Sleep is a vital part of everyone’s life. Ensuring a good night’s rest means improved health overall. Lack of sleep can result in decreased health, increased weight gain, diabetes, high blood pressure, heart disease, depression, and more.
It’s incredibly important to get enough sleep during the night and to ensure sleep isn’t frequently interrupted. The quality of sleep is just as important as the quantity. Sleeping aids are one of the most common treatments to help those with insomnia or other sleeping disorders.
When used properly, they can help with drifting off to sleep and getting a good night’s rest. They can also help with staying asleep throughout the night rather than waking up repeatedly. While sleeping aids can be helpful, developing unsafe habits around them is also possible.
Working with a doctor and understanding the associated risks will be crucial. If sleeping aids sound like they’d be helpful in getting more or better sleep, there are a few things you should consider.
One thing to consider with sleeping pills is that you may encounter rebound insomnia if you stop taking them suddenly. This is when your insomnia will come back worse than before you started taking the sleep aids.
Some side effects or concerns may come up while taking them, but it’s best to discuss with your doctor before quitting completely. In doing so, your doctor will work with you to ensure you safely stop the medication.
This will likely include weaning off of the medication by lowering the dosage and taking less and less of it over time, rather than stopping usage entirely. This way, you will be able to combat the potential rebound insomnia side effect.
If your doctor prescribed sleeping aids to you long-term, it’s likely you will go back for a follow-up visit after beginning them. You can discuss other options with your doctor if you feel they aren’t working for you. They can also change the dosage and work with you to determine what works best for your situation.
Complex Sleep Behaviors
In rare cases, sleep aids may cause people to carry out activities while not fully conscious, such as driving or operating machinery. These types of activities might happen the first time you take a sleep aid or after you’ve been taking it for a long time.
Other complex sleep behaviors are sleepwalking, sleep eating, and other activities when you’re not fully awake and conscious. These complex sleep behaviors can be extremely dangerous and even lead to death or serious injuries. When not fully conscious, it is much easier for you to injure yourself and not be aware until later.
Some ways to help avoid these behaviors are only to use the medication as prescribed by your doctor, don’t take the medication with alcohol as it can interfere with how your body responds to it, and don’t use the medication for naps. You should only be using the aids if you intend to sleep through the entire night.
If you experience any of the above behaviors, immediately stop taking the medication and inform your doctor. They will be able to help you find another medication or method to help you.
Interactions with Other Medications
Extreme care should be taken when taking sleeping aids. You shouldn’t take them and then consume alcohol, opiates, antidepressants, or antihistamines. Doing so can depress the central nervous system, leading to slower breathing and even death. Doctors will only prescribe those types of combinations when there is no other option.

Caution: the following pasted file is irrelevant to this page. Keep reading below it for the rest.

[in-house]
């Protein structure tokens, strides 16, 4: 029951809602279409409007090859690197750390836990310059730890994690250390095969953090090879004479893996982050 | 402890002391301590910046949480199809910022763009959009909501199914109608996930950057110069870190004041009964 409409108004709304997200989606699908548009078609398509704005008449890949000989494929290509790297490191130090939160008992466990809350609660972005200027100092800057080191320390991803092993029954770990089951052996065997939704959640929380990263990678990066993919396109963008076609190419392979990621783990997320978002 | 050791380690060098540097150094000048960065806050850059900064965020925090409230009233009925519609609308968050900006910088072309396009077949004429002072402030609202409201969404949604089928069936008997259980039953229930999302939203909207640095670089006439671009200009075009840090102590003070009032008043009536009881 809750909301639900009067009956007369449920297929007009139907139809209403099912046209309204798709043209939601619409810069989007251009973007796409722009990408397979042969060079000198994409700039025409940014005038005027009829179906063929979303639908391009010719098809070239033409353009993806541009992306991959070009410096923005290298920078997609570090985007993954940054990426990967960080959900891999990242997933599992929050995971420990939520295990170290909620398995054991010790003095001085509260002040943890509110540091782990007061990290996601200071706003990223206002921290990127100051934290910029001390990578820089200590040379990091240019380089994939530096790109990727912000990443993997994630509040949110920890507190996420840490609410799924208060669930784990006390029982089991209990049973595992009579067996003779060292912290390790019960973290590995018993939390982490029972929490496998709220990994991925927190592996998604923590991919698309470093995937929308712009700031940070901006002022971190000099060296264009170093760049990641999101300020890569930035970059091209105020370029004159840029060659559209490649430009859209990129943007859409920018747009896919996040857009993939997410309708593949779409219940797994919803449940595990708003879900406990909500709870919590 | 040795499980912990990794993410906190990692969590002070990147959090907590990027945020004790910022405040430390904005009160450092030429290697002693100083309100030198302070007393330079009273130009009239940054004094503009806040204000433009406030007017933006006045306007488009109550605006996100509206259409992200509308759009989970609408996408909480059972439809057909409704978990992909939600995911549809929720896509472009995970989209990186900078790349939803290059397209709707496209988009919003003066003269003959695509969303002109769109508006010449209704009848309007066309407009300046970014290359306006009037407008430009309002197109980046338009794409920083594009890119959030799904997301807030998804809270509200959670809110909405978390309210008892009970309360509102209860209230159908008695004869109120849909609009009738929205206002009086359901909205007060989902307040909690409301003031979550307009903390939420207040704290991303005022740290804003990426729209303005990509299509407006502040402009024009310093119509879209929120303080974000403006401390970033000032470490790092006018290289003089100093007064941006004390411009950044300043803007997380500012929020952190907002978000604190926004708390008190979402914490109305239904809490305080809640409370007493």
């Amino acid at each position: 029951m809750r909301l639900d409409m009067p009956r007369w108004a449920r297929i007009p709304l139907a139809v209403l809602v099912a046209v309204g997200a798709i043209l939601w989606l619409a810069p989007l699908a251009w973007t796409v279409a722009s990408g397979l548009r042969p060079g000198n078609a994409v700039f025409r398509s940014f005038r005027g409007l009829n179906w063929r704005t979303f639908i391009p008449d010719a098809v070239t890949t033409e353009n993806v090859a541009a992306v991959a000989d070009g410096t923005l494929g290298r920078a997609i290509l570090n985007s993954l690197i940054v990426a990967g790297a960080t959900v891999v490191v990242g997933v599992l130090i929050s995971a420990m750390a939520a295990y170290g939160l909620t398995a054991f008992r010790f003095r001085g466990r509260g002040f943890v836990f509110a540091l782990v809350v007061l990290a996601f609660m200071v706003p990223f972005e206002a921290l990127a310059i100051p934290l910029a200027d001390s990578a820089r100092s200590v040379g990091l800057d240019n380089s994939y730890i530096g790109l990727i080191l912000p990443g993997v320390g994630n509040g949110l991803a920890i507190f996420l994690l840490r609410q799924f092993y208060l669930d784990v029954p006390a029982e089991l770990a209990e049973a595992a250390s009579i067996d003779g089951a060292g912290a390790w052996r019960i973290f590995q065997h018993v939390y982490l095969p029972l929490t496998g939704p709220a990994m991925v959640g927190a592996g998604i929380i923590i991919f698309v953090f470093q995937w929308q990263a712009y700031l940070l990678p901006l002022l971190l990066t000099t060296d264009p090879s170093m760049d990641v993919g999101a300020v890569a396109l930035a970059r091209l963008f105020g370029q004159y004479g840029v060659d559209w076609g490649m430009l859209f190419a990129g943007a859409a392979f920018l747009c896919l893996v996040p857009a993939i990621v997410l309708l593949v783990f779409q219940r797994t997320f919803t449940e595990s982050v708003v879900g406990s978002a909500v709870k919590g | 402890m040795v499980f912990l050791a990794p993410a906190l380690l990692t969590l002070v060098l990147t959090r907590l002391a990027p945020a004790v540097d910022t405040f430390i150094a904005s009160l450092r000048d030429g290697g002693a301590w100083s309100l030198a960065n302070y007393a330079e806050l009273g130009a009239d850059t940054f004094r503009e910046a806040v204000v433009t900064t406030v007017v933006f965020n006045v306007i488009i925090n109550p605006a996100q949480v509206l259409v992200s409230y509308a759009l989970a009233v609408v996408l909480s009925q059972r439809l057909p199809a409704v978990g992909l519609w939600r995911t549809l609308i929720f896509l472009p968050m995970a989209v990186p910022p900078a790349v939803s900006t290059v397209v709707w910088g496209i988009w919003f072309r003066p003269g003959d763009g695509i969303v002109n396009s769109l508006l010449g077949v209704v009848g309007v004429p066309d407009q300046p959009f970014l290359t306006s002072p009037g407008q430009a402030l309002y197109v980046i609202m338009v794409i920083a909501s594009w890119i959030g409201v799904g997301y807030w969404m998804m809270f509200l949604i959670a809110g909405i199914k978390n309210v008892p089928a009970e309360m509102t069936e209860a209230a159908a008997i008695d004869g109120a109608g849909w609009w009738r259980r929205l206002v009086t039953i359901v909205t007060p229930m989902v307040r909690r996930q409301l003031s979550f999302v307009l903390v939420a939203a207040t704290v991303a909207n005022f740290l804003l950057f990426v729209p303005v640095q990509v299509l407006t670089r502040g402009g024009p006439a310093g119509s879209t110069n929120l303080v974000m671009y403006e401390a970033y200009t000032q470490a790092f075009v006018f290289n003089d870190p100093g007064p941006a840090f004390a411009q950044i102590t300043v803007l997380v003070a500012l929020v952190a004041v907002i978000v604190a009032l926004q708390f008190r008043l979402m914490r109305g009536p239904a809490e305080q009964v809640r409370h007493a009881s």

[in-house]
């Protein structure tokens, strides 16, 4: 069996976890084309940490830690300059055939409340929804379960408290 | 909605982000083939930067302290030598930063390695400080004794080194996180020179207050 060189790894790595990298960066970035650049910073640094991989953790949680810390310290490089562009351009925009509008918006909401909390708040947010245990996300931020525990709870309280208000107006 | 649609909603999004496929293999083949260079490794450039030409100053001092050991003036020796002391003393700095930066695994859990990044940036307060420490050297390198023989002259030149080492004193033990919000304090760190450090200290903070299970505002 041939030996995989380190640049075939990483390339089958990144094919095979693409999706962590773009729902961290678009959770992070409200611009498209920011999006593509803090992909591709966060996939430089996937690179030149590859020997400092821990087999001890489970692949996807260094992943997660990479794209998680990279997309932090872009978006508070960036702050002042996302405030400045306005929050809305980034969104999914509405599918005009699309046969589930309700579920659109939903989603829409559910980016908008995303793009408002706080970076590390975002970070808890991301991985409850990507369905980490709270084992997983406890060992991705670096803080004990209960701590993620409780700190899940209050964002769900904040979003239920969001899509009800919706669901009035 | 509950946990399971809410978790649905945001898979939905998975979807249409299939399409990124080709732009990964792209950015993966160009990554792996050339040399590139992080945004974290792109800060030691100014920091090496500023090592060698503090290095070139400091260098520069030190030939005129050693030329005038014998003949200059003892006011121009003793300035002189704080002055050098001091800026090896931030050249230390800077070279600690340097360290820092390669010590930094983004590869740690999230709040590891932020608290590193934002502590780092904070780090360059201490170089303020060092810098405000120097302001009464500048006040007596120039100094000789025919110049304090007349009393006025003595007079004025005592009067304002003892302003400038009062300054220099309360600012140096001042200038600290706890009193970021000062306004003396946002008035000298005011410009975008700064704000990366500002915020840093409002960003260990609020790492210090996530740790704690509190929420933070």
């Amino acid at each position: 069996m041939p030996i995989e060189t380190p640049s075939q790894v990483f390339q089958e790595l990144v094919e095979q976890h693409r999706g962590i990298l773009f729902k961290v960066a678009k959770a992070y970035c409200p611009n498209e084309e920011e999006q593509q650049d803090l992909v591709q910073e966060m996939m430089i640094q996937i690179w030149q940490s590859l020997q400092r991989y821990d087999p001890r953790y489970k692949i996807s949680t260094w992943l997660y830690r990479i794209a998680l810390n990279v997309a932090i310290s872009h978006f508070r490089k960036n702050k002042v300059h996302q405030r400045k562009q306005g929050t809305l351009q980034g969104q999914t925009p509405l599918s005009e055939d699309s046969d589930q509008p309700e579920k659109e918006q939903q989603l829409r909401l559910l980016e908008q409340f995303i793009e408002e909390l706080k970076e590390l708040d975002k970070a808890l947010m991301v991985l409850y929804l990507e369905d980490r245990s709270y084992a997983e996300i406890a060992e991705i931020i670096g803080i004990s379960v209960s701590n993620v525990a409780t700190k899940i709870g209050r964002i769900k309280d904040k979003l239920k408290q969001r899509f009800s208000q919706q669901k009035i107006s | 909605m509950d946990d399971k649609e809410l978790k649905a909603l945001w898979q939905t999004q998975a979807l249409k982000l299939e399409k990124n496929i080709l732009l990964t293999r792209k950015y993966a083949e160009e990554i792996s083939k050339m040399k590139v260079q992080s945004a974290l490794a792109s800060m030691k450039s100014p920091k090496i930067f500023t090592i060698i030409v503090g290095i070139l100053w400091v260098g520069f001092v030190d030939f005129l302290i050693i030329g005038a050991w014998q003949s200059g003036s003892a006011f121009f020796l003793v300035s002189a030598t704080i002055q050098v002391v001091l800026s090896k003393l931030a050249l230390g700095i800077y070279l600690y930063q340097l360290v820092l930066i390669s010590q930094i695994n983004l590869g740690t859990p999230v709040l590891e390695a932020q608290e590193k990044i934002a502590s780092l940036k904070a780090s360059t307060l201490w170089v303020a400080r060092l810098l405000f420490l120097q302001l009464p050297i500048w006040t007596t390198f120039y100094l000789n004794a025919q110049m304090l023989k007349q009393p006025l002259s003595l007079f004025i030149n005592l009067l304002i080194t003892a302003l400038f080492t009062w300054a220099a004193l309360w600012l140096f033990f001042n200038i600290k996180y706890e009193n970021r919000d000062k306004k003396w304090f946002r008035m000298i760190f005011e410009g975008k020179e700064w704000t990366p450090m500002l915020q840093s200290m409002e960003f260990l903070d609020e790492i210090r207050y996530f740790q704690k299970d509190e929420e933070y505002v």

Sleep aids also have additional risks for those who take other medications at the same time. They can also have risks for those with health conditions like kidney disease, liver problems, low blood pressure, and more. Women metabolize medicine slower, so they normally get a lower dosage. As such, it’s generally recommended for pregnant women to not take sleeping aids.
Additionally, older adults are more prone to accidents and injuries such as falls, so discussing with a doctor when considering a sleeping aid will be crucial. Any additional medications that are being consumed at the same time as a sleeping aid will need to be brought up with your doctor.
Alternatives to Sleeping Aids
Using a sleeping aid might seem ideal in scenarios where you’re looking to combat jet lag or acclimate to a new shift at work. However, no sleep aid is intended to be used as a long-term solution. Cognitive behavior therapy is a tool that some will use to help with improving sleep and curing insomnia rather than medicine.
You can also look at your diet and lifestyle to see if there are changes you can make that will also help. Consider avoiding large meals and alcohol before bed, cutting back on caffeine, quitting smoking, staying physically active, and being outside.
Outside of lifestyle changes, you can also make your bedroom a calming, relaxing place to sleep at night. Turn on soothing music, read a good book, or meditate before bed. Try to stick to a sleep schedule where you go to bed and wake up on the same day, every day, even on weekends. You can even transform the actual space you’re sleeping in.
Consider black-out shades, essential oils, and better bedding to help make your room cozy. Take a look at Nolah mattress reviews to find a new mattress that will help you get better sleep throughout the entire night. By changing the area in which you’re sleeping to be one that’s a calm and cool sanctuary, you might find yourself getting better and longer sleep.
Getting the Sleep You Deserve
If you find yourself battling insomnia, especially over a long period of time, it may be time to seek medical help from your doctor. Sleeping aids can greatly improve your quality and quantity of sleep when taken properly and monitored by your doctor. Additionally, changing your lifestyle to be healthier and redoing your bedroom to be a place of rest and relaxation can drastically improve your sleep.